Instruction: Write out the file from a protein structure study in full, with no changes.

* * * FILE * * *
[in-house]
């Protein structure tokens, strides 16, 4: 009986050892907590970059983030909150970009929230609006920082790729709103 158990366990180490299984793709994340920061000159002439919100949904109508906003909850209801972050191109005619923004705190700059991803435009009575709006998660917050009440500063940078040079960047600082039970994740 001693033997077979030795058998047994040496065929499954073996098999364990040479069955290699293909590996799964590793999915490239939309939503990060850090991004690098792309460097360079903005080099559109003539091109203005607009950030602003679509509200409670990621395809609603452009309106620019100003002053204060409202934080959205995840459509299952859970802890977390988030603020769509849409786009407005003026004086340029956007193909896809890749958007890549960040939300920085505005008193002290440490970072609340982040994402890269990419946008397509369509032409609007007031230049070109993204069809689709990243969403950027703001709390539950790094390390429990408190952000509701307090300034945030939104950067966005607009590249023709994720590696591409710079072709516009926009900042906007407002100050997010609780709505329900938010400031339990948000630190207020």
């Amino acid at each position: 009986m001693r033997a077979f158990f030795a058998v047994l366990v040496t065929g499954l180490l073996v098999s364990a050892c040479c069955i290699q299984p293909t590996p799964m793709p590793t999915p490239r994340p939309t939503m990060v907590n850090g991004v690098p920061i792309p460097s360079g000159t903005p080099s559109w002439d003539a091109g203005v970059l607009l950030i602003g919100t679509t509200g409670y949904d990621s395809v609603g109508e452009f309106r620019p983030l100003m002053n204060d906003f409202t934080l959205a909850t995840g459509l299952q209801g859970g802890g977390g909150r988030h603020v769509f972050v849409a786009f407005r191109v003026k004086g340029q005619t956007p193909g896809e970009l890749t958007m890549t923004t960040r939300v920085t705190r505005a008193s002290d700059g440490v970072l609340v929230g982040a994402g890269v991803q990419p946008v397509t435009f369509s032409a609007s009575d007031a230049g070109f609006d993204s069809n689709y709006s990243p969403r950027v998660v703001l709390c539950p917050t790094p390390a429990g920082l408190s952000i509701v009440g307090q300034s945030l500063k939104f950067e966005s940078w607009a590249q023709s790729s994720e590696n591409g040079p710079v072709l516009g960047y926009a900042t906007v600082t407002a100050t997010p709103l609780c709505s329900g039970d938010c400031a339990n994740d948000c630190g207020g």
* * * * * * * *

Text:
[in-house]
């Protein structure tokens, strides 16, 4: 009986050892907590970059983030909150970009929230609006920082790729709103 158990366990180490299984793709994340920061000159002439919100949904109508906003909850209801972050191109005619923004705190700059991803435009009575709006998660917050009440500063940078040079960047600082039970994740 001693033997077979030795058998047994040496065929499954073996098999364990040479069955290699293909590996799964590793999915490239939309939503990060850090991004690098792309460097360079903005080099559109003539091109203005607009950030602003679509509200409670990621395809609603452009309106620019100003002053204060409202934080959205995840459509299952859970802890977390988030603020769509849409786009407005003026004086340029956007193909896809890749958007890549960040939300920085505005008193002290440490970072609340982040994402890269990419946008397509369509032409609007007031230049070109993204069809689709990243969403950027703001709390539950790094390390429990408190952000509701307090300034945030939104950067966005607009590249023709994720590696591409710079072709516009926009900042906007407002100050997010609780709505329900938010400031339990948000630190207020």
């Amino acid at each position: 009986m001693r033997a077979f158990f030795a058998v047994l366990v040496t065929g499954l180490l073996v098999s364990a050892c040479c069955i290699q299984p293909t590996p799964m793709p590793t999915p490239r994340p939309t939503m990060v907590n850090g991004v690098p920061i792309p460097s360079g000159t903005p080099s559109w002439d003539a091109g203005v970059l607009l950030i602003g919100t679509t509200g409670y949904d990621s395809v609603g109508e452009f309106r620019p983030l100003m002053n204060d906003f409202t934080l959205a909850t995840g459509l299952q209801g859970g802890g977390g909150r988030h603020v769509f972050v849409a786009f407005r191109v003026k004086g340029q005619t956007p193909g896809e970009l890749t958007m890549t923004t960040r939300v920085t705190r505005a008193s002290d700059g440490v970072l609340v929230g982040a994402g890269v991803q990419p946008v397509t435009f369509s032409a609007s009575d007031a230049g070109f609006d993204s069809n689709y709006s990243p969403r950027v998660v703001l709390c539950p917050t790094p390390a429990g920082l408190s952000i509701v009440g307090q300034s945030l500063k939104f950067e966005s940078w607009a590249q023709s790729s994720e590696n591409g040079p710079v072709l516009g960047y926009a900042t906007v600082t407002a100050t997010p709103l609780c709505s329900g039970d938010c400031a339990n994740d948000c630190g207020g």